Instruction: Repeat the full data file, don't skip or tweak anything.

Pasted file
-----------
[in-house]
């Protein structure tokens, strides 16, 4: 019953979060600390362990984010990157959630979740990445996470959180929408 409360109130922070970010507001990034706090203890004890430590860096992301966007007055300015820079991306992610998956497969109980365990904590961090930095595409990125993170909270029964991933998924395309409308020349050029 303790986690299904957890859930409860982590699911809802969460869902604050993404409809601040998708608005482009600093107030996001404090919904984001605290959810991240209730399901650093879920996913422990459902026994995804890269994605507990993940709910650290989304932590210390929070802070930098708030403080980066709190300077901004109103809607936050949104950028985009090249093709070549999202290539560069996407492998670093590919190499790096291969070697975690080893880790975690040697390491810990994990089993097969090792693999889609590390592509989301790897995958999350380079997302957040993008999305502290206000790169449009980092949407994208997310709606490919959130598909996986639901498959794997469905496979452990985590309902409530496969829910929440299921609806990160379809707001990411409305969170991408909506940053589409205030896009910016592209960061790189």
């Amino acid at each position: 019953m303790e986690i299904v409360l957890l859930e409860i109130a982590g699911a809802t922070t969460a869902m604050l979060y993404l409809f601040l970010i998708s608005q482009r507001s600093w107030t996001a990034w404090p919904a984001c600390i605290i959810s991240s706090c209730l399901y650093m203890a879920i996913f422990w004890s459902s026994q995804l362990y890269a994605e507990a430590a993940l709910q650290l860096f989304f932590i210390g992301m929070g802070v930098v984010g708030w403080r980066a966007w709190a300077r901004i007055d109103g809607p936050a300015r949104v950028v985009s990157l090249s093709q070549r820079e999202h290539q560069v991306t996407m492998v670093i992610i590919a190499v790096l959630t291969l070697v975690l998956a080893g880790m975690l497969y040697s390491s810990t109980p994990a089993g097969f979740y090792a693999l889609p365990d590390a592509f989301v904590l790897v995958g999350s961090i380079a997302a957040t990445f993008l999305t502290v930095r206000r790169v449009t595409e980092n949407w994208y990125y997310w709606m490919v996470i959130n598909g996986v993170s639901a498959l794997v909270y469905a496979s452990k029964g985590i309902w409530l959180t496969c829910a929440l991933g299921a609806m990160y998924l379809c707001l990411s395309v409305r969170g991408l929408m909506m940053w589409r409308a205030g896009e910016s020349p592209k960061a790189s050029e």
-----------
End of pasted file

[in-house]
């Protein structure tokens, strides 16, 4: 019953979060600390362990984010990157959630979740990445996470959180929408 409360109130922070970010507001990034706090203890004890430590860096992301966007007055300015820079991306992610998956497969109980365990904590961090930095595409990125993170909270029964991933998924395309409308020349050029 303790986690299904957890859930409860982590699911809802969460869902604050993404409809601040998708608005482009600093107030996001404090919904984001605290959810991240209730399901650093879920996913422990459902026994995804890269994605507990993940709910650290989304932590210390929070802070930098708030403080980066709190300077901004109103809607936050949104950028985009090249093709070549999202290539560069996407492998670093590919190499790096291969070697975690080893880790975690040697390491810990994990089993097969090792693999889609590390592509989301790897995958999350380079997302957040993008999305502290206000790169449009980092949407994208997310709606490919959130598909996986639901498959794997469905496979452990985590309902409530496969829910929440299921609806990160379809707001990411409305969170991408909506940053589409205030896009910016592209960061790189």
């Amino acid at each position: 019953m303790e986690i299904v409360l957890l859930e409860i109130a982590g699911a809802t922070t969460a869902m604050l979060y993404l409809f601040l970010i998708s608005q482009r507001s600093w107030t996001a990034w404090p919904a984001c600390i605290i959810s991240s706090c209730l399901y650093m203890a879920i996913f422990w004890s459902s026994q995804l362990y890269a994605e507990a430590a993940l709910q650290l860096f989304f932590i210390g992301m929070g802070v930098v984010g708030w403080r980066a966007w709190a300077r901004i007055d109103g809607p936050a300015r949104v950028v985009s990157l090249s093709q070549r820079e999202h290539q560069v991306t996407m492998v670093i992610i590919a190499v790096l959630t291969l070697v975690l998956a080893g880790m975690l497969y040697s390491s810990t109980p994990a089993g097969f979740y090792a693999l889609p365990d590390a592509f989301v904590l790897v995958g999350s961090i380079a997302a957040t990445f993008l999305t502290v930095r206000r790169v449009t595409e980092n949407w994208y990125y997310w709606m490919v996470i959130n598909g996986v993170s639901a498959l794997v909270y469905a496979s452990k029964g985590i309902w409530l959180t496969c829910a929440l991933g299921a609806m990160y998924l379809c707001l990411s395309v409305r969170g991408l929408m909506m940053w589409r409308a205030g896009e910016s020349p592209k960061a790189s050029e």